Skip to main content


  • Author:
  • Updated:

Though his official titles are deputy assistant director for cultural
resources and director's special assistant for Mall exhibitions at the
Smithsonian National Museum of the American Indian, one might just as well
call Dr. Gerald McMaster a mediator. For the core of his many
responsibilities is to ensure that "Native voice" comes through as to the
shape, look and feel of every NMAI exhibition.

Native voice is a tricky concept because every voice is mediated by the
authority and framing of the speaker(s). But with Native museums of the
past, the speakers were always someone else. "So we had no voice ... with
museums, someone was always speaking in our behalf ... They spoke for
Indians, they filtered our voices."

At NMAI now, however, Native peoples are capable of representing
themselves. "Now we're beginning to reclaim that authority ... the cultural
authority that we have."

McMaster's role is to mediate the unmediated Native voice ... unmediated in
the sense that it comes straight from Native cultures the museum has
consulted, but mediated too in the sense that museum requirements and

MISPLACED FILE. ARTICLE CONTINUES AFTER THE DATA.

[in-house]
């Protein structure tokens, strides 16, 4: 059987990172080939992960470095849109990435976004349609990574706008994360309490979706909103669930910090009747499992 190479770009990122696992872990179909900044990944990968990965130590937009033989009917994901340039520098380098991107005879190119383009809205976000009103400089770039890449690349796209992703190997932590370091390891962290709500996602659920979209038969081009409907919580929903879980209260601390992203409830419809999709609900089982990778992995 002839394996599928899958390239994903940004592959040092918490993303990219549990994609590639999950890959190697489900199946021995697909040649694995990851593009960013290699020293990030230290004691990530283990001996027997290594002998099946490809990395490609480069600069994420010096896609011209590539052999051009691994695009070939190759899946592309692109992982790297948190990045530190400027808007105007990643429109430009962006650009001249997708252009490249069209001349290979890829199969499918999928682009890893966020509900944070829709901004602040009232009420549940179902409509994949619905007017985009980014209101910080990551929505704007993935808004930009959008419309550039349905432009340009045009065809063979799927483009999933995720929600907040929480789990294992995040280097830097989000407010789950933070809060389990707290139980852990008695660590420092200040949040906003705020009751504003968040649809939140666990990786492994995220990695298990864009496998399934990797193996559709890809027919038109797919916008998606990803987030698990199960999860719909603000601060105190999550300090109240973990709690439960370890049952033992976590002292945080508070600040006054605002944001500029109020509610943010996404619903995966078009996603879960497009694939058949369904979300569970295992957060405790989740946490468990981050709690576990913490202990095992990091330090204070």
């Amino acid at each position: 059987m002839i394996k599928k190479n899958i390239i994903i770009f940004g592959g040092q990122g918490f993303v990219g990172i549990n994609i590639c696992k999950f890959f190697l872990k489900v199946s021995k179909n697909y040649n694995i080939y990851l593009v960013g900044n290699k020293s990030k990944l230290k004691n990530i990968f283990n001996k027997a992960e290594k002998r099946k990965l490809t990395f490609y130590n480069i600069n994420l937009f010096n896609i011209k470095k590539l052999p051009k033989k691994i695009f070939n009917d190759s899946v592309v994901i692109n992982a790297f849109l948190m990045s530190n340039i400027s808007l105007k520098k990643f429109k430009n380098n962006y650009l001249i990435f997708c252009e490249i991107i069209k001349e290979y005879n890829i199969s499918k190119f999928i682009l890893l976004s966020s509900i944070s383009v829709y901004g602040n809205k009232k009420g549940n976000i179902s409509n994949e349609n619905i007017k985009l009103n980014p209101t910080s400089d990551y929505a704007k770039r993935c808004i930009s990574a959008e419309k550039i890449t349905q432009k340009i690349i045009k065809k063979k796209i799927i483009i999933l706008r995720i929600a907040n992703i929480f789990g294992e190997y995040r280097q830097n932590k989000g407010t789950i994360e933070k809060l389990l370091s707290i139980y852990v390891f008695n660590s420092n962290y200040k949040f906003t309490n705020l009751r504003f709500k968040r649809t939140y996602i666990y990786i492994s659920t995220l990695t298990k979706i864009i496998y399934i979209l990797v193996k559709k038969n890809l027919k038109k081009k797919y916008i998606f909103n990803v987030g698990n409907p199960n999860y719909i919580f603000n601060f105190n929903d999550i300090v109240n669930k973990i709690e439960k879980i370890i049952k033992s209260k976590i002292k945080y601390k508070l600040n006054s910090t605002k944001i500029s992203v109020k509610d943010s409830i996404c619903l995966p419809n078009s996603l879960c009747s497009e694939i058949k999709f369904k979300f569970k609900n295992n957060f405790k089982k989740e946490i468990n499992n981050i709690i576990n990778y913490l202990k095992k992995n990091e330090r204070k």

constraints must be respected. For instance, he sees to it that every
assertion is supportable by research, and that the spatial setting of
exhibitions visually supports the subject culture's dominant philosophical
model - circles and quadrants for some tribes, good and bad or male and
female for others.

"We're overturning the idea of a single, authoritative voice ... Native
peoples have fought hard for this" - this right to represent themselves
through multiple, complex voices.

At the same time, none of this should "lean over into political posturing,"
for Native peoples are not trying to displace any other voice. Because the
historical moments and philosophies of all Native peoples share a sameness
that also admits new perspectives, they are simply adding new facets to
Native perspective. Eventually the perspective may change as new ideas
emerge, and the Native voice will affect all that - but change will come
through the cultural authority of the Native voice, not anyone else's.

McMaster is Plains Cree of the Siksika Nation.